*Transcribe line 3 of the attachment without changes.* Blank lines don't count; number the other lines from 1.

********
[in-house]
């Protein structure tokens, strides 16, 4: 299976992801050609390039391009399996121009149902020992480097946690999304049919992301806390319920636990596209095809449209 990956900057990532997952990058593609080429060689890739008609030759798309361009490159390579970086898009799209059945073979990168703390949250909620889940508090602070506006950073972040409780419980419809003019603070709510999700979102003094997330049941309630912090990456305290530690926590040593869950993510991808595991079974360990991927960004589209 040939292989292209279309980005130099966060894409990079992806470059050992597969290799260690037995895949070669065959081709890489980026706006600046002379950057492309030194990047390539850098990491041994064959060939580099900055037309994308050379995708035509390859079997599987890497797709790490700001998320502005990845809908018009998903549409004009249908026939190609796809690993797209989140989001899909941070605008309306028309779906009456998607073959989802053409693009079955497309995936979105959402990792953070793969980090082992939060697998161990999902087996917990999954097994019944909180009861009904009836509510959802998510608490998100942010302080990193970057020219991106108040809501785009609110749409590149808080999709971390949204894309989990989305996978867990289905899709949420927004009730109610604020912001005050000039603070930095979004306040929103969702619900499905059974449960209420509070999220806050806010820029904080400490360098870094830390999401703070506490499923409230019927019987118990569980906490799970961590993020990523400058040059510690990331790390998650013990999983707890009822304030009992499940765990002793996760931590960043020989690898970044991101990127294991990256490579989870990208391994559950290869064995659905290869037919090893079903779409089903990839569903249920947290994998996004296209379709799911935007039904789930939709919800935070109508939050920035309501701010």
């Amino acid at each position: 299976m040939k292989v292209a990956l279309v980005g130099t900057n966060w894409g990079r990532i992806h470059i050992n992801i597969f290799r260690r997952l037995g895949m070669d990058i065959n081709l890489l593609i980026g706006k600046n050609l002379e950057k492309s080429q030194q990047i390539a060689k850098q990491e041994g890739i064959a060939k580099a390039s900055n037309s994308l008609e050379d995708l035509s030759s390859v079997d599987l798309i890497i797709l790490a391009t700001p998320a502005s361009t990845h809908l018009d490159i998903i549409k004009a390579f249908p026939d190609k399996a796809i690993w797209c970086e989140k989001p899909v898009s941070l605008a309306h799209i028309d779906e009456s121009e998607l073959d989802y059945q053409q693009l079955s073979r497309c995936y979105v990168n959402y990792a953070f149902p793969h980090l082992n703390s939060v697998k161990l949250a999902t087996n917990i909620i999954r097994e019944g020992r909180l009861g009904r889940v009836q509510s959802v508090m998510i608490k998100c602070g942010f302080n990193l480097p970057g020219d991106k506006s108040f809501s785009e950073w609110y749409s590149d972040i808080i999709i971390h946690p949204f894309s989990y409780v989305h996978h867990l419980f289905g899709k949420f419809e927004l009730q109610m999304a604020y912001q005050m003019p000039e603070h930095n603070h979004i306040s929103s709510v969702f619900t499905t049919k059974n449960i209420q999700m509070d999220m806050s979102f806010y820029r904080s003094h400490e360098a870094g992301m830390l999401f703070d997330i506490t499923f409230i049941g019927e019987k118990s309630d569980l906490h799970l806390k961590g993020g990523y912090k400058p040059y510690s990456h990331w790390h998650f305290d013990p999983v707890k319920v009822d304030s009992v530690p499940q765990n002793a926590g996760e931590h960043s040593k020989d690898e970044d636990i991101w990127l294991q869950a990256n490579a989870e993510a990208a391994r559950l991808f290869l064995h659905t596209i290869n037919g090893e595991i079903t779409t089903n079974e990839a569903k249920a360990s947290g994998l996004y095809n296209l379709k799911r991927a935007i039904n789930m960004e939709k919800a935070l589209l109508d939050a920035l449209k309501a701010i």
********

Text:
């Amino acid at each position: 299976m040939k292989v292209a990956l279309v980005g130099t900057n966060w894409g990079r990532i992806h470059i050992n992801i597969f290799r260690r997952l037995g895949m070669d990058i065959n081709l890489l593609i980026g706006k600046n050609l002379e950057k492309s080429q030194q990047i390539a060689k850098q990491e041994g890739i064959a060939k580099a390039s900055n037309s994308l008609e050379d995708l035509s030759s390859v079997d599987l798309i890497i797709l790490a391009t700001p998320a502005s361009t990845h809908l018009d490159i998903i549409k004009a390579f249908p026939d190609k399996a796809i690993w797209c970086e989140k989001p899909v898009s941070l605008a309306h799209i028309d779906e009456s121009e998607l073959d989802y059945q053409q693009l079955s073979r497309c995936y979105v990168n959402y990792a953070f149902p793969h980090l082992n703390s939060v697998k161990l949250a999902t087996n917990i909620i999954r097994e019944g020992r909180l009861g009904r889940v009836q509510s959802v508090m998510i608490k998100c602070g942010f302080n990193l480097p970057g020219d991106k506006s108040f809501s785009e950073w609110y749409s590149d972040i808080i999709i971390h946690p949204f894309s989990y409780v989305h996978h867990l419980f289905g899709k949420f419809e927004l009730q109610m999304a604020y912001q005050m003019p000039e603070h930095n603070h979004i306040s929103s709510v969702f619900t499905t049919k059974n449960i209420q999700m509070d999220m806050s979102f806010y820029r904080s003094h400490e360098a870094g992301m830390l999401f703070d997330i506490t499923f409230i049941g019927e019987k118990s309630d569980l906490h799970l806390k961590g993020g990523y912090k400058p040059y510690s990456h990331w790390h998650f305290d013990p999983v707890k319920v009822d304030s009992v530690p499940q765990n002793a926590g996760e931590h960043s040593k020989d690898e970044d636990i991101w990127l294991q869950a990256n490579a989870e993510a990208a391994r559950l991808f290869l064995h659905t596209i290869n037919g090893e595991i079903t779409t089903n079974e990839a569903k249920a360990s947290g994998l996004y095809n296209l379709k799911r991927a935007i039904n789930m960004e939709k919800a935070l589209l109508d939050a920035l449209k309501a701010i």